There is an old Irish saying Is train de’n obair tus a chur – Making a beginning is one-third of the work. It does acknowledge that it is difficult to make a start but it also quantifies the reward and sets out the secret to success – the sacred three steps.
So there is a version of this seanfhocail (oldwords /proverb) that states Tús maith leath na hoibre; often translated as “a good start is half the battle” or closer to it as “a good start is half the work”. Sure enough, a good start is half the battle but you don’t want it to be half the job. The proverb of the thirds reminds us that the division of labour on the path to success is to start the job, do the job, and finish the job. Making a beginning is not enough – you must see it through.
So as motivations go, I like the power for the course of the thirds proverb. Plus it’s an invocation of the sacred three fold way that echoes through the origin myths of Ireland from the triumvirate of patron goddesses of Fóldha, Banba and Ériu, to the guises of the Mórrígan, to the trefoil spirals carved at sacred sites, the shamrock, and the ancestral genius of the entertainment, edification and elucidation of the triads (Trecheng Breth Féne).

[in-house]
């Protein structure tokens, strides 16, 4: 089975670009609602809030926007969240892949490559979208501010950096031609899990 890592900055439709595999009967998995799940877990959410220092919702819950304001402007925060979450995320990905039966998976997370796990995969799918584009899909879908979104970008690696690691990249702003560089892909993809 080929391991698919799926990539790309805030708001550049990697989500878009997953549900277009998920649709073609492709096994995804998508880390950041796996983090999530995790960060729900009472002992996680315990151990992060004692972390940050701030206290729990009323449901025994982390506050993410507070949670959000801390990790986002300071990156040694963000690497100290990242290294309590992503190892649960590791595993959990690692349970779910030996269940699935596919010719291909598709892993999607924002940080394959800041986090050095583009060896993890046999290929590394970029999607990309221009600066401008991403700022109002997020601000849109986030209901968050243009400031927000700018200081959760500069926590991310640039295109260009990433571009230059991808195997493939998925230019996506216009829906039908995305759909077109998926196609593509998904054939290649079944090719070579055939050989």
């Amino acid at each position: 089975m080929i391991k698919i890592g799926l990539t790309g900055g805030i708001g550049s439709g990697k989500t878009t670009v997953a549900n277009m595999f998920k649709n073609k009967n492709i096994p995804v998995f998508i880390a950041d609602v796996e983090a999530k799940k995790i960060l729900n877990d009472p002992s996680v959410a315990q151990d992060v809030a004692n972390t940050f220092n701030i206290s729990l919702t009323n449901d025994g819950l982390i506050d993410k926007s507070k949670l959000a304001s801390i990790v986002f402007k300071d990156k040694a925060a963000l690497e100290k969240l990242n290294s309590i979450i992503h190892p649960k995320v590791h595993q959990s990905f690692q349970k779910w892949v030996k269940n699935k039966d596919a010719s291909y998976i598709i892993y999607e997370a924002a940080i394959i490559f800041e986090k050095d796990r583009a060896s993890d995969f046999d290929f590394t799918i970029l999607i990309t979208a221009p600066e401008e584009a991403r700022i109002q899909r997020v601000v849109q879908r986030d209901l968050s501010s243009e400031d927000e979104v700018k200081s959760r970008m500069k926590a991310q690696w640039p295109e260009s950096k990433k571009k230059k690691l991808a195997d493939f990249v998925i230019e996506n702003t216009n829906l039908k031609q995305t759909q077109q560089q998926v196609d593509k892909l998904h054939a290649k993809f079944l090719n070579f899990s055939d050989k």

The three aims of this blog will be similar to entertainment, edification and elucidation as I celebrate, explore and decodify some of the uniqueness of Irish culture and psyche. To fan the flame of the head afire, to pass on the secrets of the salmon, to bring the victory. Now there’s a job that’s a battle and a half. But by taking it in three steps, it will get done.
To that end, this blog will be laid out under three major categories
- customs and traditions – the how and the why of what we do or have done
- saying something – wordplay, seanfhocail, triads and glorious utterances
- historic insights – events that shaped and things to be learned.